Predictions are usually a waste of time, but here’s one you can hold me to: The English-language media in general, and the FCCJ lackwits in particular, won’t bother to notice what’s happening in Japan until they find themselves ankle-deep in the muck after the bloodletting of the next general election, and some well-coiffed and -dyed heads will be adorning the tops of pointed stakes. The media will then be “surprised”.
And then they’ll launch a slimeball fusillade. Take it to the bank.
Yes, this is a national phenomenon. It’s happening again, this time in the city of Kasumigaura, a largely agricultural town of 43,600 in Ibaraki Prefecture.
After the city was created in 2005 through the merger of two smaller municipalities, the residents expected to benefit from the economies of scale. They really should have known better. Instead of one unified municipal office, the new city officials created two, one in each of the constituent entities. One of them required the construction of a new building. They also separately maintained their former methods of collusion for deal-cutting: one controlled by the civil service, the other organized by private sector industry.
It got worse after the new city’s second mayor took office in 2007, when he was unopposed in the election. Opposition quickly materialized after the city council voted themselves a 40% pay raise. A citizens’ group was organized, and they ran Miyajima Mitsuaki for mayor in the next election. He upset the incumbent by a 276 vote margin.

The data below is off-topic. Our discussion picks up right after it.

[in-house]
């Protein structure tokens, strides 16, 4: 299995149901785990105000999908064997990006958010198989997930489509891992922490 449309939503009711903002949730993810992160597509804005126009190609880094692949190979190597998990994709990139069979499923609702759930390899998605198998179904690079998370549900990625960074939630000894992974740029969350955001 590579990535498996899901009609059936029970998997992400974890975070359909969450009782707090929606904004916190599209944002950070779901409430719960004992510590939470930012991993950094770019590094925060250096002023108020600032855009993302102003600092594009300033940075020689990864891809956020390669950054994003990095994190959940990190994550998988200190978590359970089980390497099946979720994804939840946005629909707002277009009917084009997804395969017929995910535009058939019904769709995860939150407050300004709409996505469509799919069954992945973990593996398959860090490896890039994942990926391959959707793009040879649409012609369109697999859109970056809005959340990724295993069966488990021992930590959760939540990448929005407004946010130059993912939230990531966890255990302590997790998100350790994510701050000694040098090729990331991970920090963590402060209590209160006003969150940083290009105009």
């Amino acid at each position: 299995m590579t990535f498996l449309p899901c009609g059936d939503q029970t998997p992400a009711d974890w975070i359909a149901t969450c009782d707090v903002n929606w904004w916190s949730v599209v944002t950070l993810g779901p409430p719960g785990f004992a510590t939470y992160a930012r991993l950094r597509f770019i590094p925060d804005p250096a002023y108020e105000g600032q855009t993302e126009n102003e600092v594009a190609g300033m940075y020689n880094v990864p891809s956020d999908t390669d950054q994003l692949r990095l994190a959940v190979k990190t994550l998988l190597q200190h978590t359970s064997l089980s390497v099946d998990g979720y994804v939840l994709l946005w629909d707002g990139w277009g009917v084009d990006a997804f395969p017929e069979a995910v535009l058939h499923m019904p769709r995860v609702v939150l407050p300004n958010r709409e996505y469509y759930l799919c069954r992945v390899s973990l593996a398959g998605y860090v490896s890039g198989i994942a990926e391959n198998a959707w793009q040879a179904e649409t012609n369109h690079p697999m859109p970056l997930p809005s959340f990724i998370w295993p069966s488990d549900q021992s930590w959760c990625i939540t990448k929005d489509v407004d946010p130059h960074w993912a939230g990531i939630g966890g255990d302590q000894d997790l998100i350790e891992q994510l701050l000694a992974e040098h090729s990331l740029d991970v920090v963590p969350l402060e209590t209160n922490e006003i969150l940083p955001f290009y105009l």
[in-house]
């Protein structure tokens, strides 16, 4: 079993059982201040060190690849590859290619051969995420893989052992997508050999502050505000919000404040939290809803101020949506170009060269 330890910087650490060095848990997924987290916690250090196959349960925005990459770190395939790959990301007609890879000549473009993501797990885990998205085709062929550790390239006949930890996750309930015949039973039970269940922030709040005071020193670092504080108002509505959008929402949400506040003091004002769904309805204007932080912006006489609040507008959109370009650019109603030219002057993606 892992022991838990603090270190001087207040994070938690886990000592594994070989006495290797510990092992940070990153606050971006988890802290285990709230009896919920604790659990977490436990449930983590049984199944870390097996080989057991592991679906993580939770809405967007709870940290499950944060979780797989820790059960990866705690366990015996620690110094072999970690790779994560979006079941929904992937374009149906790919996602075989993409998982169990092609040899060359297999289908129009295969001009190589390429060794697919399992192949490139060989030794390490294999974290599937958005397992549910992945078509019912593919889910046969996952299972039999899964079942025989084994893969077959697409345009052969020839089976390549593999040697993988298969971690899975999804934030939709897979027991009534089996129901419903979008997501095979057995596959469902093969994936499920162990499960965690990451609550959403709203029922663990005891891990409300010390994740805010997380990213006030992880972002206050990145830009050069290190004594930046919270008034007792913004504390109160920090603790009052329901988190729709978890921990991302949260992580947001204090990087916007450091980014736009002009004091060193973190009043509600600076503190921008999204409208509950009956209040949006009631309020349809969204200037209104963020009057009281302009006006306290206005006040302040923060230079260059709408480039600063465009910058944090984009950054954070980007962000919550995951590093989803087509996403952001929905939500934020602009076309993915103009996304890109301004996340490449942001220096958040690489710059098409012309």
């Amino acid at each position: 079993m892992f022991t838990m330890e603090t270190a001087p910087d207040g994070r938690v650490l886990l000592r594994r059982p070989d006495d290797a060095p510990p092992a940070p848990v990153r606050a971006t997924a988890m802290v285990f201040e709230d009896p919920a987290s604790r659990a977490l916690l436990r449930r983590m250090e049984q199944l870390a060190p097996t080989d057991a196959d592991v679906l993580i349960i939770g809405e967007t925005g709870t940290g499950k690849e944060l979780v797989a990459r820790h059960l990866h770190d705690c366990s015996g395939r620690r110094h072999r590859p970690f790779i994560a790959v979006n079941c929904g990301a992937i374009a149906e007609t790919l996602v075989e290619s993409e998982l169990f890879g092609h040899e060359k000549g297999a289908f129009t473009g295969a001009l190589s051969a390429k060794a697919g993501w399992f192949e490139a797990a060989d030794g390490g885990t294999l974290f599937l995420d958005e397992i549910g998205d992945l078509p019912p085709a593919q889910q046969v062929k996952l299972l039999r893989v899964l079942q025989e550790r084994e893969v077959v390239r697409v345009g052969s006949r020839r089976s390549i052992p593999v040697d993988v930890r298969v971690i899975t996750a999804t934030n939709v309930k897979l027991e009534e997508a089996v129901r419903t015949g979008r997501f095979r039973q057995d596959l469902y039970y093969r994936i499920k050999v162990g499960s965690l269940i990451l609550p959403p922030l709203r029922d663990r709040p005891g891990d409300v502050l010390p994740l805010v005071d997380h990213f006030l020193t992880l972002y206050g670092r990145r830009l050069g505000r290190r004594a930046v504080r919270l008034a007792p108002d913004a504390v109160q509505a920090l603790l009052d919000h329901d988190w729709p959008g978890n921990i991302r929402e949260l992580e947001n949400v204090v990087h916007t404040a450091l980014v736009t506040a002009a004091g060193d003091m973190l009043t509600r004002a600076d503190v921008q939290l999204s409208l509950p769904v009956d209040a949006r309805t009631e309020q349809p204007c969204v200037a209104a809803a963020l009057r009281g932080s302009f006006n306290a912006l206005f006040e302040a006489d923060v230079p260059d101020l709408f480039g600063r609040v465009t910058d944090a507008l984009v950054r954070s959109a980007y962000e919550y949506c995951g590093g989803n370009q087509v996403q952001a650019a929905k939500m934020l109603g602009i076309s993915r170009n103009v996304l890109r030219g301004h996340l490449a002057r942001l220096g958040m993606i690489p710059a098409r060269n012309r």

The problem, however, was that there was little turnover in city council members. Four are reformers, 11 are in the flybait class, and one is a fence-sitter. In one year and eight months, City Council has rejected 32 of the mayor’s initiatives, including the rollback of the salary increase, other salary cuts, and a bill to provide free medical care for children through the third year of junior high school. (That last is an idea common to many of the reformers in local government. There are several possible explanations for this mixture of welfare statism into what is primarily a small government philosophy, but it does suggest they are not ideologues.)
The mayor therefore announced last week that he and the citizens’ group will start a petition drive to recall City Council. They’ll have a month to come up with 15,000 signatures. It won’t be easy, but Mr. Kawamura overcame the same hurdle in Nagoya, and his hurdle was much higher because of that city’s larger population. I wouldn’t bet against them.
It bears repeating that the next lower house election will not be the last battle of the war, regardless of the result. The reformers at the regional level have found their voice and their allies are not going to go away. Meanwhile, the Politburocrats are stocking the moat with as many alligators as they can breed.